There are many cases before the Supreme Court that will set important precedents in PLF’s battleground areas of freedom of speech, property rights, equality before the law, economic liberty, and separation of powers. The decisions to many of these cases have the potential to strengthen Americans’ individual rights, or deliver more power to government.
Some of the cases that PLF attorneys will be following this term include:
County of Maui, Hawaii v. Hawaii Wildlife Fund
The Clean Water Act makes it clear that the states, not the EPA, have the authority to regulate groundwater. But what if the groundwater eventually flows into a navigable waterway—which the federal government can regulate? In County of Maui, Hawaii v. Hawaii Wildlife Fund, the Ninth Circuit held that the EPA could regulate Maui’s injection of treated sewage into the ground because, after a few years, the water reaches the Pacific Ocean. The importance of this case extends far beyond Hawaii because it could give the EPA a back door to regulating all things affecting groundwater.
County of Maui, Hawaii v. Hawaii Wildlife Fund was argued on November 6, 2019 and the Court will decide the case before July, 2020.
Bay Point Properties v. Mississippi Transportation Commission
Last term, in Knick v. Township of Scott, the United States Supreme Court ruled that a property owner’s property rights are violated when a local government takes private property without compensating the property owner. When that happens, the property owner may bring a claim in federal court. That landmark decision overruled a case that for decades had barred property owners from suing the government in federal court when their property rights were violated.
But because Knick involved a local government, the Court did not address whether state government officials may still avoid federal courts under another provision of the Constitution.
In the early days of the Republic, people were concerned that state sovereignty could be threatened if state governments could be sued in the federal courts. The nation adopted the Eleventh Amendment to the Constitution to prevent such lawsuits in federal court. But after the Civil War, the Constitution was amended again, this time to guarantee that states could not take away the rights described in the Bill of Rights.
In Bay Point Properties, Inc. v. Mississippi Transportation Commission, PLF is asking the U.S. Supreme Court to resolve the longstanding conflict between the Fifth Amendment’s command that government pay just compensation when it takes private property and the states’ Eleventh Amendment right not to be sued for damages in the federal courts. A resolution of this conflict will help ensure that the right to just compensation is fully and faithfully enforced across the nation.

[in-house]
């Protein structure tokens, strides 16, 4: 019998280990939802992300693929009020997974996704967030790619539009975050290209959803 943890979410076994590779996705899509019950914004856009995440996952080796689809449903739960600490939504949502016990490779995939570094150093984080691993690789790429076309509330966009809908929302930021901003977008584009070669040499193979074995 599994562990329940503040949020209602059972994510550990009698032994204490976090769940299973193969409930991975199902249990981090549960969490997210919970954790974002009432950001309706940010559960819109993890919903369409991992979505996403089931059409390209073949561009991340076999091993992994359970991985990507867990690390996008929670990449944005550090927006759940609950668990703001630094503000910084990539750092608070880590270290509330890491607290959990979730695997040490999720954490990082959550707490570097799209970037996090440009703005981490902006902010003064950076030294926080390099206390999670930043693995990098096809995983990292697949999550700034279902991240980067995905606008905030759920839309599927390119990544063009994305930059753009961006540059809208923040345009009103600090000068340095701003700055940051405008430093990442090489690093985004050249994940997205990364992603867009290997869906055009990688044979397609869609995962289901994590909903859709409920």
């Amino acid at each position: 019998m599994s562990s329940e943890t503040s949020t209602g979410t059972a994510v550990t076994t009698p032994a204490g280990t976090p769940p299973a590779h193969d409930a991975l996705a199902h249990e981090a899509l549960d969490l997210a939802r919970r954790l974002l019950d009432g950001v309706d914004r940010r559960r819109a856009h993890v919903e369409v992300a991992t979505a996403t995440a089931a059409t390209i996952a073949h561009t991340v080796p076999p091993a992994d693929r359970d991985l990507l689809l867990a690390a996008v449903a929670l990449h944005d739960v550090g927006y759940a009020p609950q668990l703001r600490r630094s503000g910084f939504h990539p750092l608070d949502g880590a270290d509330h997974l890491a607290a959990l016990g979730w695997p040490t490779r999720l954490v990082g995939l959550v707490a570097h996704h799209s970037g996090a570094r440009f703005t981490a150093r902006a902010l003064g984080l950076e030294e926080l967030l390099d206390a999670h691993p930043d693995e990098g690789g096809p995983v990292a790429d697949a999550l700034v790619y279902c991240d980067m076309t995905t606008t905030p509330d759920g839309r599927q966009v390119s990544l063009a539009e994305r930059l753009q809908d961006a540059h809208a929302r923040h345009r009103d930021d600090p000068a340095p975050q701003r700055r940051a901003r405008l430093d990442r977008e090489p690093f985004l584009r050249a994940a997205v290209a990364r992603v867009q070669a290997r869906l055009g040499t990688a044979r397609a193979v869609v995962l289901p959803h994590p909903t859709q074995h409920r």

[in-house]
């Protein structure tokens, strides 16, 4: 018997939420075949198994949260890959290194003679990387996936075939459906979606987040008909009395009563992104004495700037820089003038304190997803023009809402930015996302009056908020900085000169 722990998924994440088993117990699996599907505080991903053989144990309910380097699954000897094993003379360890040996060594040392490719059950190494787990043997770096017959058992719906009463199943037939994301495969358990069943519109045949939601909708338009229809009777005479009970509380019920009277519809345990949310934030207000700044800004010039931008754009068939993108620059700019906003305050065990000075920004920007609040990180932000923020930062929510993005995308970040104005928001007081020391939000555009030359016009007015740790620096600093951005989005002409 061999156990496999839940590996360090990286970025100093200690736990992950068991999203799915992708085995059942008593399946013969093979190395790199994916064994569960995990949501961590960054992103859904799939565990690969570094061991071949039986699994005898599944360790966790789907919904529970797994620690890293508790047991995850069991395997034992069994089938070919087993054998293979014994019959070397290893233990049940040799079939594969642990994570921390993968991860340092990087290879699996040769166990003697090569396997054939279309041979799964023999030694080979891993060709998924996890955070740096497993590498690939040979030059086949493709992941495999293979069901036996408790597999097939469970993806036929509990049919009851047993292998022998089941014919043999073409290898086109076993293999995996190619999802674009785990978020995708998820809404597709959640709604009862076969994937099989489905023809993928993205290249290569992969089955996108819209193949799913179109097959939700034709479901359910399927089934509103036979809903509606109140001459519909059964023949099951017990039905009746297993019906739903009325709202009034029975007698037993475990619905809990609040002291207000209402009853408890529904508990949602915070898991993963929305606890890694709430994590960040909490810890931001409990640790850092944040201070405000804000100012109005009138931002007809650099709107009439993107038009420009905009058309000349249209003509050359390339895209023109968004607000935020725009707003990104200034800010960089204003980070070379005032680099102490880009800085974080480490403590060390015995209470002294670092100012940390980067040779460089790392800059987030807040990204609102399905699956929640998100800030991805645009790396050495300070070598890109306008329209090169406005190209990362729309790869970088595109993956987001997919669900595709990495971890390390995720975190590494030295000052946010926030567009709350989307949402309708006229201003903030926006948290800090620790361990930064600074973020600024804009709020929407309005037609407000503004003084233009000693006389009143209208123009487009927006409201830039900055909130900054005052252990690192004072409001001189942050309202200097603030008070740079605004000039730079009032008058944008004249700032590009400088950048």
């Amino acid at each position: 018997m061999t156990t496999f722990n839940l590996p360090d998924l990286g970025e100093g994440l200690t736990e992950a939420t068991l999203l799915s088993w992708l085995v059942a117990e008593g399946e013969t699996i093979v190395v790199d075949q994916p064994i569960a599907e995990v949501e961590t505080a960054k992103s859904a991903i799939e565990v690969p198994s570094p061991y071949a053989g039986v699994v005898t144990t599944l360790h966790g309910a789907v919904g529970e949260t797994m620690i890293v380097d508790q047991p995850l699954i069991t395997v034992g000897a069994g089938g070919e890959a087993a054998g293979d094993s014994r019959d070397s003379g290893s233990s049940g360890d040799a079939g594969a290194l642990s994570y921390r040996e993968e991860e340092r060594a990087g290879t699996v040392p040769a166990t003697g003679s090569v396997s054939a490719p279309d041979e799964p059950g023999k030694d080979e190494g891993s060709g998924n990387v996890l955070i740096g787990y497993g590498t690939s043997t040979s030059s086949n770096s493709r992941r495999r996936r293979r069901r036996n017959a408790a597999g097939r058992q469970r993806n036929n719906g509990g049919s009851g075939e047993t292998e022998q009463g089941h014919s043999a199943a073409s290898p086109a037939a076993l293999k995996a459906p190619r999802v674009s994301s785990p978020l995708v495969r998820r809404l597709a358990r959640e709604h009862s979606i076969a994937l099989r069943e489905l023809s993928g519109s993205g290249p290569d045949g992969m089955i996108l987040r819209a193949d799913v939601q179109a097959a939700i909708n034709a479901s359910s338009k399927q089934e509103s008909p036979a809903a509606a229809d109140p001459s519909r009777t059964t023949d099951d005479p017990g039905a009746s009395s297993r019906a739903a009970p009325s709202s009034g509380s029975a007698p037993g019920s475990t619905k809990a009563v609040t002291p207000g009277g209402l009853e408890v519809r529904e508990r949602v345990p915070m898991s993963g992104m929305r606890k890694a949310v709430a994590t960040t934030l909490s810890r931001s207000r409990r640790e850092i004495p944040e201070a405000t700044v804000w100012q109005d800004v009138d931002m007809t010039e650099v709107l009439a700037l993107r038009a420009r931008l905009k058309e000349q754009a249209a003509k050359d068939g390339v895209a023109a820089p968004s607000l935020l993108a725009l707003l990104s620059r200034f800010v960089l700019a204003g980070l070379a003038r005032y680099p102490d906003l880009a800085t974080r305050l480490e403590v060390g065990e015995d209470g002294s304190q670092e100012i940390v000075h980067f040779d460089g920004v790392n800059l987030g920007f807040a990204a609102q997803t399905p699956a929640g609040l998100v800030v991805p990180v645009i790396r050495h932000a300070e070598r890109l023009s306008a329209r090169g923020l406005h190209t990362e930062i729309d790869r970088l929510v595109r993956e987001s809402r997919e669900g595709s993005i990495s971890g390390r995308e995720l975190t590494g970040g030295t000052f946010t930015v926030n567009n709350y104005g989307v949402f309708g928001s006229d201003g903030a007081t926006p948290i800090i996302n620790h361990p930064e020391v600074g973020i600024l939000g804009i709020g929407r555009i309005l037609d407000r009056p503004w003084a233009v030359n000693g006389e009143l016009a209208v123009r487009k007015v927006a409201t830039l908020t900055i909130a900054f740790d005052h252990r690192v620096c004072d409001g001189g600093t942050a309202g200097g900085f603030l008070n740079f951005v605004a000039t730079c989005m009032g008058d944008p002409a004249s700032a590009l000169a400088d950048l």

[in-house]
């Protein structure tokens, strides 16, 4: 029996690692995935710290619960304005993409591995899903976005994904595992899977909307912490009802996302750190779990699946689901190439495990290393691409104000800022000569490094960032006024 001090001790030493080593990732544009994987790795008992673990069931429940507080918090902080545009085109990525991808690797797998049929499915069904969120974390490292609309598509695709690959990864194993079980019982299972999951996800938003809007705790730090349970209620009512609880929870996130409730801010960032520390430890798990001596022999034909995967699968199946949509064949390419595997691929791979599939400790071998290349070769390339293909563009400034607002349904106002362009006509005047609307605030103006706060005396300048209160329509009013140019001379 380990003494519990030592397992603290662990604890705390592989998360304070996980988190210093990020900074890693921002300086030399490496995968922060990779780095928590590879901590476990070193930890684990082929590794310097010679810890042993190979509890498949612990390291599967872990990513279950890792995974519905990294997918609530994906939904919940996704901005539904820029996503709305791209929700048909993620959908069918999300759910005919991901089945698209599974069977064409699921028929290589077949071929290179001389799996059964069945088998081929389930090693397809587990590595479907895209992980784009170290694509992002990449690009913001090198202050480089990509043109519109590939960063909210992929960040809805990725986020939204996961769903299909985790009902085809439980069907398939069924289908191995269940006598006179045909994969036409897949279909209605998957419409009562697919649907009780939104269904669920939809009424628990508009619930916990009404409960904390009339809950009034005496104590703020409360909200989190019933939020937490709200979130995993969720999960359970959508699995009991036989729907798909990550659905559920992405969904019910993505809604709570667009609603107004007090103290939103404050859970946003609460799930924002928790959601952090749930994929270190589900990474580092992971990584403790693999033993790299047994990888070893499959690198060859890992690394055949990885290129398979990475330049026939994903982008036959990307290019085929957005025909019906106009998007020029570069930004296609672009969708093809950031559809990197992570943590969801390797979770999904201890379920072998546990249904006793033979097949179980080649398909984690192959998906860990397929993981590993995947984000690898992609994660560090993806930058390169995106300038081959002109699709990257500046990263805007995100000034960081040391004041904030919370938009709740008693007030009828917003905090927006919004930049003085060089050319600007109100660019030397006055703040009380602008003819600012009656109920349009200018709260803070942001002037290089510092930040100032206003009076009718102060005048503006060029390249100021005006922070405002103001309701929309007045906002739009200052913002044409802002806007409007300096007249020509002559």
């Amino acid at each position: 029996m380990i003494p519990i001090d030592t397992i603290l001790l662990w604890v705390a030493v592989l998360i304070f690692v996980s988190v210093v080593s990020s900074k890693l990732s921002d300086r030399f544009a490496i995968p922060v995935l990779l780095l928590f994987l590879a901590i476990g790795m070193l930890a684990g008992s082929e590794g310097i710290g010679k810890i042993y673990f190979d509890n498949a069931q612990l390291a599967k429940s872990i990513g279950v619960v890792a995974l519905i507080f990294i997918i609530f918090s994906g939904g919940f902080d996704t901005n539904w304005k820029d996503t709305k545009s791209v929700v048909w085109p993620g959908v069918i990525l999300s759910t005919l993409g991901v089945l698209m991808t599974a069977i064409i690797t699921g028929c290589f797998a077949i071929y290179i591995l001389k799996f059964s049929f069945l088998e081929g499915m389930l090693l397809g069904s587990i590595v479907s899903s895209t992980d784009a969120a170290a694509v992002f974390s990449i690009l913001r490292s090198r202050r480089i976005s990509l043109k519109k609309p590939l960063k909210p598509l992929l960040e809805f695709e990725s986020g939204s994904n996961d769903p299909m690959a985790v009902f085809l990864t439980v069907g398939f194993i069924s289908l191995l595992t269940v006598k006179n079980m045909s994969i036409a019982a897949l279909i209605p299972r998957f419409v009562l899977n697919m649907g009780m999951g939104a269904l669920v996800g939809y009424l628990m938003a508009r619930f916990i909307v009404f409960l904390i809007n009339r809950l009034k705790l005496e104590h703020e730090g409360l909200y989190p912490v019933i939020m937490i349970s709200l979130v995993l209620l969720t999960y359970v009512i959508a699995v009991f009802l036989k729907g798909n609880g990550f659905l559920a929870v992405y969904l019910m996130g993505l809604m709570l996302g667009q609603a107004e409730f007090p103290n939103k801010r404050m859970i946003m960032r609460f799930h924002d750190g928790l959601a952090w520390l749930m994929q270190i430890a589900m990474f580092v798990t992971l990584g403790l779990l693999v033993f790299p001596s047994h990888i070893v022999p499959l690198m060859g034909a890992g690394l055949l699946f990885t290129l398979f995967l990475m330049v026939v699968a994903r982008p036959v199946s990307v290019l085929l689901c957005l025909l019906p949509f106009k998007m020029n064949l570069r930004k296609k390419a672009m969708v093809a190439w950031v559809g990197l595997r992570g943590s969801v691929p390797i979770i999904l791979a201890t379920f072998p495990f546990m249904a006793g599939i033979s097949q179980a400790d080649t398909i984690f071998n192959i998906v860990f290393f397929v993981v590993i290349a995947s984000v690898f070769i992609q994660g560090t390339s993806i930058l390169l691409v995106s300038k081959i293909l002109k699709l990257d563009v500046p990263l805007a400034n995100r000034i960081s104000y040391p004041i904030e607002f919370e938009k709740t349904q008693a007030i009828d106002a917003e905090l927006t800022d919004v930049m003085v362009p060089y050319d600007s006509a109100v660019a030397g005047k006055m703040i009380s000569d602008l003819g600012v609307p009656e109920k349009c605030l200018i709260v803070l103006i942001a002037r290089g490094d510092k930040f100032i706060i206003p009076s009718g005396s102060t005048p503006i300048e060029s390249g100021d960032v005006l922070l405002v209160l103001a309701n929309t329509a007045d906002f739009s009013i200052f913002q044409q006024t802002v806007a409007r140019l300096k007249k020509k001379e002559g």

The Supreme Court will decide whether they hear this case after February 20.
Espinoza v. Montana Department of Revenue
Espinoza v. Montana Department of Revenue involves a Montana scholarship program designed to help families send their children to the school of their choice. The program gave a modest tax credit for people who decided to fund scholarships for families to send their children to private school. In 2018, the Montana Supreme Court invalidated Montana’s school choice program, because some of the participating schools were religious.
This decision meant that Montanans like Kendra Espinoza, a low-income mother of two, could no longer use the scholarship to send her children to private school. The Supreme Court will decide whether the Montana Supreme Court’s decision was wrong on three separate constitutional grounds. First, the Court will consider whether the Montana decision violates the Constitution’s guarantee of freedom of religion. Second, it may decide whether the Montana program somehow “established” a state religion in violation of the Constitution’s Establishment Clause. And finally, the Court is being asked to decide whether the state court’s decision treats religious schools differently from non-religious schools in violation of the Equal Protection Clause of the U.S. Constitution. The decision will affect the ability of low-income parents nationwide to send their children to the schools that best meet their needs.
Espinoza v. Montana Department of Revenue had oral arguments before the Court on January 22.
Elster v. City of Seattle
In Elster v. City of Seattle, two Seattle property owners are challenging a new-fangled campaign-finance scheme that Seattle calls “democracy vouchers.” Each election cycle, Seattle residents receive four $25 vouchers, which can be used only as a political contribution to local electoral campaigns. The vouchers are funded through a dedicated property levy, thus forcing property owners to pay for other people’s campaign contributions.
The plaintiffs argue this scheme violates their First Amendment right to refrain from sponsoring speech they oppose. This “compelled subsidy” doctrine of the First Amendment has typically applied in the union context, protecting non-members from being forced to pay union dues. Elster presents an important opportunity for the Supreme Court to extend that doctrine to other compelled subsidies of speech.
The Supreme Court has not decided whether it will hear this case yet, but PLF and other First Amendment advocates are hoping it will.
Yim v. City of Seattle
In Yim v. City of Seattle, a group of small-time landlords are challenging a Seattle ordinance that prohibits them from choosing their own tenants. Dubbed the “first-in-time” rule, this law forces landlords to offer their rental property to the first qualified applicant, even if the landlord has legitimate reasons for preferring someone else.